Tuesday, September 28, 2010

Halcyon Digest

Deerhunter recorded their fourth album, effort, Halcyon Digest, over a two week period in the band’s hometown of Athens, GA. Handling mixing duties was Ben Allen, who also worked on Animal Collective’s Merriweather Post Pavillion. I highly recommend you spend some quality time with it. Of all the attractions lined up for this year's Fun Fun Fun Fest, Deerhunter may be the one I'm most looking forward to.

"Deerhunter are one of those rare acts that it is nigh on impossible to second guess - what they record apparently depends greatly on their mood at the time, rather than any great pre-planning. And so it should be no great shock that Halcyon Digest is a world away from the frenetic wall of distorted guitars that defined Microcastle. If this album resembles anything, it is more the Atlas Sound album Logos, recorded by Deerhunter main man Bradford Cox post-Microcastle. Halcyon Digest is noticeably more calm, tuneful and reliant on electronics and acoustics than Microcastle, especially on album closer "He Would Have Laughed", recorded in tribute to Jay Reatard." - Rough Trade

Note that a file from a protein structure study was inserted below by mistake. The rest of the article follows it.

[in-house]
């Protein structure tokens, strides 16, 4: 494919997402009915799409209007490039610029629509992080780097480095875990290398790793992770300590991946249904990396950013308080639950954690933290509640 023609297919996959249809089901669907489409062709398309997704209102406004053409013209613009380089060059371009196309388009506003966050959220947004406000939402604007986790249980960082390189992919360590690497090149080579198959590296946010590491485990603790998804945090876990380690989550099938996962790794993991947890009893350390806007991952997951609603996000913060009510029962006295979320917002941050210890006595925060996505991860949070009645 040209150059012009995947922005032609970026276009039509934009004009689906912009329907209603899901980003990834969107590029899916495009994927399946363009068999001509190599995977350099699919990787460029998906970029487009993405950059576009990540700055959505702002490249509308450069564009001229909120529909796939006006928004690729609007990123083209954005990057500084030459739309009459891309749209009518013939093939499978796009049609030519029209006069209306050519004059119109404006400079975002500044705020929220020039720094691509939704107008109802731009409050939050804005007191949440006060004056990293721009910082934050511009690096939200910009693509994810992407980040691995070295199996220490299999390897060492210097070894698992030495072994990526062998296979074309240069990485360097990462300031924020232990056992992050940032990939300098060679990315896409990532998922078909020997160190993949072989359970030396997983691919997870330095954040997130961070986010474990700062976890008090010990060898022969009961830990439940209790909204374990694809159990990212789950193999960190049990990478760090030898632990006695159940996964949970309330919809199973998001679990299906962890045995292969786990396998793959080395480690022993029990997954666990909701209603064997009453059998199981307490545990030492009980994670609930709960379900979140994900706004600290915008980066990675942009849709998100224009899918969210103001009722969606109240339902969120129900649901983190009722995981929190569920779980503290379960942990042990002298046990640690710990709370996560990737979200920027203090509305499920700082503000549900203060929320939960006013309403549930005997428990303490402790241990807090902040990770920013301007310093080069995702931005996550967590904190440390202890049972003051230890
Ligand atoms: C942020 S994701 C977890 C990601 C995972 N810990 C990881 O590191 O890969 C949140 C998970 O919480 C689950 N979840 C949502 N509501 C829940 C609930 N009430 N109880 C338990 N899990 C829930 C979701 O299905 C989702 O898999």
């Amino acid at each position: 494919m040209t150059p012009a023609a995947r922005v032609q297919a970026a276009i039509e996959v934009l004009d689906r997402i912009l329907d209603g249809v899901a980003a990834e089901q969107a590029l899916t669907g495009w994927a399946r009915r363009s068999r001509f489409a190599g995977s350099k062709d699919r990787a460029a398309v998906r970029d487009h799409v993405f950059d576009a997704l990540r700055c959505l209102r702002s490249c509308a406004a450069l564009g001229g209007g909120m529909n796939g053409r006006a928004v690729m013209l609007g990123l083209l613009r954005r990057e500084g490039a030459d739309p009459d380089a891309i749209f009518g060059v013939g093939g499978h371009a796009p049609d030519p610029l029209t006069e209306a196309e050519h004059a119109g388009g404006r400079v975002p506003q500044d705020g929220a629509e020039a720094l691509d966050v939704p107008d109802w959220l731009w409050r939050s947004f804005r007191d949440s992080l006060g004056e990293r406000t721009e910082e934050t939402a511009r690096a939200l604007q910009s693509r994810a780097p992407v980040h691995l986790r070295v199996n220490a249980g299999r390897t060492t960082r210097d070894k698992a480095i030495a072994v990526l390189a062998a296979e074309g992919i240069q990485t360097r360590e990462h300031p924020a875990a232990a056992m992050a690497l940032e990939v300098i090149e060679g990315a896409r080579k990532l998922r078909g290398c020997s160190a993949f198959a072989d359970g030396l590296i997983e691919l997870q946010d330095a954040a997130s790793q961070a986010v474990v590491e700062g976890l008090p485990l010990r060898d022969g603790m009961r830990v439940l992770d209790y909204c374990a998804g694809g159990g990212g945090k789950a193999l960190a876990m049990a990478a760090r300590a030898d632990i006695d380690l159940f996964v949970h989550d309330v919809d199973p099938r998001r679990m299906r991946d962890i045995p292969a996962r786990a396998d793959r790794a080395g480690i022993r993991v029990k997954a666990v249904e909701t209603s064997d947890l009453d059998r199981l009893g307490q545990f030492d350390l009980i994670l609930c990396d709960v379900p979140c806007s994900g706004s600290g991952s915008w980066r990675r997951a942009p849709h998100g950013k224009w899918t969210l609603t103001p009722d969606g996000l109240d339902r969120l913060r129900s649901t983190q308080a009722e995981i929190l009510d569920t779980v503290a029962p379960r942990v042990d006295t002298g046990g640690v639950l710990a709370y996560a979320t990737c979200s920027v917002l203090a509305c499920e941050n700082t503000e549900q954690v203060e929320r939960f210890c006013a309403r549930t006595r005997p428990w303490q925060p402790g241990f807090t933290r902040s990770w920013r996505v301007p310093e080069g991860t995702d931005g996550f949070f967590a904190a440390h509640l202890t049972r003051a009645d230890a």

What people are saying:
NME: "For all its occasional lack of bite and drama, 'Halcyon Digest''s tender, transgressive pop proves a fine and focused addition to a uniquely haunting body of work. Cherish it like you would a phantom limb."

The Guardian: "Deerhunter aren't just revivalists, though: in the main this is timeless music, seemingly made with the conviction that loveliness will always be lovely."

Spin: "Like frontman Bradford Cox's solo records as Atlas Sound, Halcyon Digest exists mainly as another iteration of his shifting id, deeply plumbing memories real and imagined with a sound by turns spare and sumptuous."

Pitchfork: "We'll never be able to parse every lyric or tease out every technical intricacy-- though somebody will probably try-- but that is what Halcyon Digest is all about: nostalgia not for an era, not for antiquated technology, but for a feeling of excitement, of connection, of that dumb obsession that makes life worth living no matter how horrible it gets."

Drowned in Sound: "Bradford Cox is not particularly famous, which I sometimes think is a pretty strange thing. I mean if you were absolutely forced to go out and identify a bona fide genius from the current indie generation, you have to admit you wouldn't be on totally shakey ground with the man."